Under other circumstances, these robberies would have been viewed as simple, if audacious, crimes. But in the turbulent, vitriolic atmosphere of the postwar years, they acquired a very different meaning. John Edwards, newspaper editor, self-proclaimed champion of Confederate causes and political activist, seized on James as the perfect example of a Southern patriot harassed and haunted by radical Republicans. Jesse James, who seems, Stiles suggests, to have craved fame, happily collaborated in his transformation into a wronged, defiant hero. He was an avid reader of local newspapers and even contributed heated letters defending his actions, denying his crimes and attacking perceived Republican abuses. "His robberies, his murders, his letters to the newspapers, and his starring role in Edwards's columns," Stiles writes, "all played a part in the Confederate effort to achieve wartime goals by political means." During the struggle in Missouri and the broader South in the 1860's and 1870's to repeal civil rights laws and seize control of local and state government, James provided a useful rallying point. In all of this, Stiles argues, James was more than a passive symbol: he was "a highly political man who was intensely aware of his effect on Missouri politics."
After the radical Republicans were largely driven from office in the mid-1870's, following sustained intimidation and violence directed at blacks and Northern officials, James became a man without a cause. He went on robbing because, apparently, he craved thrills, was too restless to settle down and could think of no better way to attract attention. By the time he was killed by a panicked member of his gang, his close identification with the Confederate cause had already begun to fade. The harsh specifics of his life and actions have gradually vanished, to be replaced by a rather generic narrative of a heroic figure defying abusive institutions and faceless enemies.
Stiles forcefully sets Jesse James in the context of his times, firmly identifying him as a violent and effective Confederate partisan. Jesse James: Last Rebel of the Civil War is so carefully researched, persuasive and illuminating that it is likely to reshape permanently our understanding of its subject's life and times. James has become far more human, more complex and less admirable. Stiles works on a large canvas, and his descriptions of the events leading up to the Civil War in the West, the horrific guerrilla campaigns in Kansas and Missouri during the war and the complex political struggle after the war are clear and vivid. His portrait of the defeat of the more visionary aspects of Reconstruction and the destruction of the hopes of black Americans is restrained and moving.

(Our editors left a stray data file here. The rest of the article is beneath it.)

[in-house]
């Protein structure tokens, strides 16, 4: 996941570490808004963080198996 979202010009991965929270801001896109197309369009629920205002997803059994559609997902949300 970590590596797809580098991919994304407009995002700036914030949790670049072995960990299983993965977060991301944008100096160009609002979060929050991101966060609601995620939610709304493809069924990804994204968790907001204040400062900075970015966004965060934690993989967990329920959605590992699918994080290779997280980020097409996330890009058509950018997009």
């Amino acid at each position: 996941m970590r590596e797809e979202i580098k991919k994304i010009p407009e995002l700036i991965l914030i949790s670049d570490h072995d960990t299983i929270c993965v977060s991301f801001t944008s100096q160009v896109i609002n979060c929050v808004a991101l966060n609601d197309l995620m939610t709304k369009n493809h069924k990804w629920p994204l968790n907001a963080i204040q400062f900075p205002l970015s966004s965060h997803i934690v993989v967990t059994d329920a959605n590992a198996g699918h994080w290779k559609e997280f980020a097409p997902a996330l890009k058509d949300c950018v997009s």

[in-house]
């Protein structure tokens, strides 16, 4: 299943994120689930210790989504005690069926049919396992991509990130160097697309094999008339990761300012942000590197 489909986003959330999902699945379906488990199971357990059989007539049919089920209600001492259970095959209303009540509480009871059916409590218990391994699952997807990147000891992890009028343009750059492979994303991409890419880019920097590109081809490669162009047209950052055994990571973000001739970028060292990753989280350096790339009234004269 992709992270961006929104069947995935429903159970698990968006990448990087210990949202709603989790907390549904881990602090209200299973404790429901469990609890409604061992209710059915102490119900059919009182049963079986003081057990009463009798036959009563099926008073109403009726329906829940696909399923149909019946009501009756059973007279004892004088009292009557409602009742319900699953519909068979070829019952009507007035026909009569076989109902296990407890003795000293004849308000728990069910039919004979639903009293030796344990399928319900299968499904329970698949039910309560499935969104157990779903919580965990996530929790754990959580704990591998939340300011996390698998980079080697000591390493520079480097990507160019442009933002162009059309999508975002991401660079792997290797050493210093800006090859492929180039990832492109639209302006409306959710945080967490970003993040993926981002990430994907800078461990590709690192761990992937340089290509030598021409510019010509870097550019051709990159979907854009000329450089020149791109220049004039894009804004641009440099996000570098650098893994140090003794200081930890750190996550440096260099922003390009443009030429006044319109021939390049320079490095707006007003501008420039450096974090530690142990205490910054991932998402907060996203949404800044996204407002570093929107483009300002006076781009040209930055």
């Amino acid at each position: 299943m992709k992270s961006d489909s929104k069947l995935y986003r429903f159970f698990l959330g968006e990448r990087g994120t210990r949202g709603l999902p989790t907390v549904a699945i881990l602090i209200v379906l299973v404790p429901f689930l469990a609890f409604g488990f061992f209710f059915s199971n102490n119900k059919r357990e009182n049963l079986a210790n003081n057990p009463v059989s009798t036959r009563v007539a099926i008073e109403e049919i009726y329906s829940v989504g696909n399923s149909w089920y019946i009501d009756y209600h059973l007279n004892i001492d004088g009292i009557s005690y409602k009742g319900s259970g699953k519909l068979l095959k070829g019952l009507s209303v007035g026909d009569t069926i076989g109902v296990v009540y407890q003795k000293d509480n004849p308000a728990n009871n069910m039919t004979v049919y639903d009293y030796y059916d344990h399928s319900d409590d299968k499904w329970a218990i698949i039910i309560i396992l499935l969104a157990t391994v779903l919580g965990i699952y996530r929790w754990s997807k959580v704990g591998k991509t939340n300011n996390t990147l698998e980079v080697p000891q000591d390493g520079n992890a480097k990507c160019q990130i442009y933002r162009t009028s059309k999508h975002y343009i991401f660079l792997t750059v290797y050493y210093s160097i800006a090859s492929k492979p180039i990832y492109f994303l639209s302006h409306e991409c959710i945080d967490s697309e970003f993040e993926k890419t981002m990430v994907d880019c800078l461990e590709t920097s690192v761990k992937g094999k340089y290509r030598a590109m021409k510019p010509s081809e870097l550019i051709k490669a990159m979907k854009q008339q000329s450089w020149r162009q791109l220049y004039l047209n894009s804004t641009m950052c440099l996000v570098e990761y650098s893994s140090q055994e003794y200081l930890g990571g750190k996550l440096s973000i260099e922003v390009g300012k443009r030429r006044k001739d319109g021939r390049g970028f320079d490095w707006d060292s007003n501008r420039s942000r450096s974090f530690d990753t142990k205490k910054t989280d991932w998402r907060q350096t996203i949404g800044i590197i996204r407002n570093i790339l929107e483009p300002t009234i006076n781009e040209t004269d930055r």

Stiles has a large and very dramatic story to tell, and he does so with energy and conviction. But James often seems to get lost in a narrative crowded with outsize figures and events. The book frequently seems more like a record of the times in which he lived than of the man shaped by them. James himself remains a violent enigma. Thanks to Stiles's tireless detective work, we learn much about what he was not; what he was is less certain. We never quite understand why he excited such loyalty, respect and fear in his followers. The man behind the gun remains remote.
He dressed well, was a canny publicist and politician, a superb horseman and supremely cool in action. He apparently found it hard to hold on to much of the money he stole. Little else seems certain. It may be that James's horrific experiences in the war closed off parts of his personality, suspending him in a kind of emotional adolescence. He seems to have been driven by a constant need for attention and for new and ever greater risks, suggesting that something of that defiant and slightly uncertain boy in the photograph lingered throughout his life. When Bob Ford finally shot him down, in his own home, he was unarmed. It was the first time that most of his acquaintances could recollect seeing Jesse James without his guns.
Richard E. Nicholls is writing an account of a 19th-century kidnapping, the first for ransom in the United States.